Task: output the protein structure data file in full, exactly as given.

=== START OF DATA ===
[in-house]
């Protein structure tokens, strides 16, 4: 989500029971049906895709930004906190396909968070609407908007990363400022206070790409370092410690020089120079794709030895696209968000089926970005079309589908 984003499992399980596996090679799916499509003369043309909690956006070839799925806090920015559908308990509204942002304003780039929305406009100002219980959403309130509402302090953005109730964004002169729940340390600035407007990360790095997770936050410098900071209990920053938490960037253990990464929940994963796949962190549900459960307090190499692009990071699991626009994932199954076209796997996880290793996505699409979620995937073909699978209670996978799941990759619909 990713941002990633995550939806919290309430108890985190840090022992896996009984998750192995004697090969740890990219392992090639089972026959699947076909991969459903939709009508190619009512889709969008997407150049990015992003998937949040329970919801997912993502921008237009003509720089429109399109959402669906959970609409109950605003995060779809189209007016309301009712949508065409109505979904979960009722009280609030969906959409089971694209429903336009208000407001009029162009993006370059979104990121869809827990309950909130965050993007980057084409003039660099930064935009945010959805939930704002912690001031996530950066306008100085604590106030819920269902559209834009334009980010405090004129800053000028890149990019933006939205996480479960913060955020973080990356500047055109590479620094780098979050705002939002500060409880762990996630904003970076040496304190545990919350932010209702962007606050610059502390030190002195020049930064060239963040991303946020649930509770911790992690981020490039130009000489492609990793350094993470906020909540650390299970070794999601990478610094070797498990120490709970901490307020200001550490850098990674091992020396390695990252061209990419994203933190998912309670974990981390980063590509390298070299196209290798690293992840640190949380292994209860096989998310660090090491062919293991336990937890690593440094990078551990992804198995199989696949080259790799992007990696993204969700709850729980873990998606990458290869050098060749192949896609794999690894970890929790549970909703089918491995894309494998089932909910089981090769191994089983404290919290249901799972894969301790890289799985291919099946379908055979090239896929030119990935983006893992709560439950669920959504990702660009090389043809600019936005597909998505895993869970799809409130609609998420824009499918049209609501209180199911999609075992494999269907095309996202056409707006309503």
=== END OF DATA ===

[in-house]
């Protein structure tokens, strides 16, 4: 989500029971049906895709930004906190396909968070609407908007990363400022206070790409370092410690020089120079794709030895696209968000089926970005079309589908 984003499992399980596996090679799916499509003369043309909690956006070839799925806090920015559908308990509204942002304003780039929305406009100002219980959403309130509402302090953005109730964004002169729940340390600035407007990360790095997770936050410098900071209990920053938490960037253990990464929940994963796949962190549900459960307090190499692009990071699991626009994932199954076209796997996880290793996505699409979620995937073909699978209670996978799941990759619909 990713941002990633995550939806919290309430108890985190840090022992896996009984998750192995004697090969740890990219392992090639089972026959699947076909991969459903939709009508190619009512889709969008997407150049990015992003998937949040329970919801997912993502921008237009003509720089429109399109959402669906959970609409109950605003995060779809189209007016309301009712949508065409109505979904979960009722009280609030969906959409089971694209429903336009208000407001009029162009993006370059979104990121869809827990309950909130965050993007980057084409003039660099930064935009945010959805939930704002912690001031996530950066306008100085604590106030819920269902559209834009334009980010405090004129800053000028890149990019933006939205996480479960913060955020973080990356500047055109590479620094780098979050705002939002500060409880762990996630904003970076040496304190545990919350932010209702962007606050610059502390030190002195020049930064060239963040991303946020649930509770911790992690981020490039130009000489492609990793350094993470906020909540650390299970070794999601990478610094070797498990120490709970901490307020200001550490850098990674091992020396390695990252061209990419994203933190998912309670974990981390980063590509390298070299196209290798690293992840640190949380292994209860096989998310660090090491062919293991336990937890690593440094990078551990992804198995199989696949080259790799992007990696993204969700709850729980873990998606990458290869050098060749192949896609794999690894970890929790549970909703089918491995894309494998089932909910089981090769191994089983404290919290249901799972894969301790890289799985291919099946379908055979090239896929030119990935983006893992709560439950669920959504990702660009090389043809600019936005597909998505895993869970799809409130609609998420824009499918049209609501209180199911999609075992494999269907095309996202056409707006309503």